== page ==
The next revised guides to the artworks in Père-Lachaise, Montmartre and Montparnasse cemeteries will be available this coming autumn so stay tuned!
Marie Beleyme's latest article on her blog focusing on the early history of Père-Lachaise Cemetery examines C. P. Arnaud's lovely 1816 map of the earliest burials. She's created a wonderful interactive feature using Arnaud's map that provides popup photos of each gravesite.
You can learn more right here (and work on your French at the same time) - or copy and paste the link:
For you out there with a singular affection for the early history of burials in Père-Lachaise, Marie Beleyme has just posted a wonderful short essay on the origin of the small street in the cemetery, Chemin de la Guerite.
The 2017 edition of my guide to the artwork in Père-Lachaise is now available. You can find it right here.
If you have an older edition I'll send you the new edition free of charge -- just tear off the cover and send it to:
PO Box 150044
Grand Rapids, Michigan 49515
Be sure to include your mailing address, si vous plait!
Antoine-André Ravrio (1759–1814). French sculptor, poet, and vaudevillist.
Bust by Joseph-Antoine Romagnesi. In 1821:
Pierre Gareau (1766–1815). French merchant. Gareau’s was the first statue erected in Père-Lachaise and is one of the few of the earliest monuments still standing in the cemetery. La Douleur is quite possibly a representation of his widow. Sculptor: François-Dominique Milhomme (1). In 1832:
Dominique Vivant, baron Denon (1747–1825). French artist, diplomat, and archeologist. Napoleon appointed him the first director of the Louvre Museum. Statue (1826) of Denon, which seems to have caught him in mid-thought. Sculptor: Pierre Cartellier (53). In 1832:
Hippolyte-Victor Collet-Descotils (1773-1816), French engineer. In 1832:
François-Thomas Baculard d’Arnaud (1718-1805), French writer. In 1821:
Étienne Robertson (Étienne-Gaspard Robert, 1764–1837), Belgian stage magician and early exploiter of the phantasmagoria. A professor of physics in his native Liège, Robert was better known by his stage name, Étienne Robertson. In 1784, he gave an exhibition of an improved magic lantern, the phantasmagoria. He was also a serious balloonist.
While the sarcophagus at the tomb of the monument has some interesting skull carvings, the two frieze panels are the most engaging elements of this tomb: on one side is the Last Judgment, while the other depicts what is believed to be the first balloon flight. It is thought that the figure to the far left is American Benjamin Franklin, who did indeed watch the first balloon launch from the Tuilleries Gardens on 1 December 1783. Sculptor: Hardouin.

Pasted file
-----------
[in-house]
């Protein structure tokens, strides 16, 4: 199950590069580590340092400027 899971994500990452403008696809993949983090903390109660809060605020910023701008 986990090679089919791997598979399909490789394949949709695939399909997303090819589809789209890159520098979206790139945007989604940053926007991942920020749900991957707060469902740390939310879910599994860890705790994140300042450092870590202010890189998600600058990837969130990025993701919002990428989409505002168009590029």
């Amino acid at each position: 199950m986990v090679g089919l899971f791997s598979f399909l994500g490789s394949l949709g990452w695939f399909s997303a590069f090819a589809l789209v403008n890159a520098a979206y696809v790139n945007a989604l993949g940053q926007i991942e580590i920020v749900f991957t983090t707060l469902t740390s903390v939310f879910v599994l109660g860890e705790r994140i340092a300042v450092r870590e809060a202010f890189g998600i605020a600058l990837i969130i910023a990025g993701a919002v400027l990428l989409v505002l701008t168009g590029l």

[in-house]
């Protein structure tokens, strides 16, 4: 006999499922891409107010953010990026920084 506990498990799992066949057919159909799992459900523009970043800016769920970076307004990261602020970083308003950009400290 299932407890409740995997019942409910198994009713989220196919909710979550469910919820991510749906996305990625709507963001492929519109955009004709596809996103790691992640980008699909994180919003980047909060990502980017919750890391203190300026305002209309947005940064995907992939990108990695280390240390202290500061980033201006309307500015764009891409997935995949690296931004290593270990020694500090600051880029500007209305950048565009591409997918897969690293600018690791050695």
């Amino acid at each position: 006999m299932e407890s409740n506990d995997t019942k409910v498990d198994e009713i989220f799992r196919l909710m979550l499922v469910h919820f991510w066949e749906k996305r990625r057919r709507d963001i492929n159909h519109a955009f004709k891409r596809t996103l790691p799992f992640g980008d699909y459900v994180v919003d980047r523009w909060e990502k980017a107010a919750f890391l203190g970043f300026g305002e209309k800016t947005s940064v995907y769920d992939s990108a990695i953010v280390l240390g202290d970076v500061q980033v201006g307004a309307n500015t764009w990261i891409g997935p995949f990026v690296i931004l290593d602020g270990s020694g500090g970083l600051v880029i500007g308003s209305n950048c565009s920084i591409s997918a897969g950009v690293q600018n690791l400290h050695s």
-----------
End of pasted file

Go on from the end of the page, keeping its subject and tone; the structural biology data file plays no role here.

Louis-Joseph-Ernest Picard (1821–1877), French lawyer and Minister of Finance.
Portrait medallion by Henri Chapu; ornamental decoration by J. Heritier. In 1840:
This monument has changed significantly, as you can see:
Jeanne-Henriette Montaud de Navailles comtesse de Girardin (1770–1818). Wife of Louis. Sculptor of the female bust is unknown. In 1832:
Georges Cuvier (1769-1832), French naturalist and zoologist. In 1840:
Joseph Marie de Chenier (1764-1811). 1821:
Pierre-Auguste Béclard (1785–1825) and his son, Jules-Auguste Béclard (1817–1887), French physicians. Pierre was also professor of anatomy at the Faculty of Medicine in Paris and chief surgeon at the hôpital de la Pitié. Sculptor: Théophile-François-Marcel Bra (Pierre’s bust) and Gustave Crauk (Jules’s bust). In 1832, when Quaglia sketched the tomb, only Pierre's bust was up (obviously) but note the pedestal transcription was somewhat different from what is there today:
You know the story: boy meets girl, boy gets girl pregnant, girl's rich uncle arranges for boy to be castrated, boy becomes famous philosopher and teacher, girl becomes abbess, they are united at long last in death.
This tomb, constructed from stones, rescued by the indomitable Alexandre Lenoir, stones that once made up the abbey where Heloïse was abbess and where Abelard reportedly died is one of the most striking examples of gothic funereal architecture in the cemetery. It has also been one of the most visited, painted, sketched and written about gravesites in Paris.
Jacob Roblès (1782–1842). Le Silence is a figure, possibly a woman, with a veil over her head, touching her lips with her right index finger. Sculptor: Auguste Préault (49). Print by Touillon (1893):
Antoine-Joseph Reicha (1770–1836). Czech music composer and professor of music. Relief with a bust of Reicha in the top center; a winged cherub plays the lyre to his right and to his left Euterpe, Muse of Music, holds two flutes, one in each hand, and turns to look at Reicha.
Sculptor: Dominique Molchneth. Print c. 1937:
. . . and today, before cleaning:
Abraham Diaz-Carvalho (1796–1814). Relief by Pierre-Alphonse Fessard. Print c. 1821:
. . . and today:
French physician and politician. He was killed on the barricades in Paris while opposing the coup of Louis Napoléon Bonaparte. He was buried in secret at Montmartre and in 1872 the present monument, crafted by Aimé Millet (division 22). Monument c. 1900: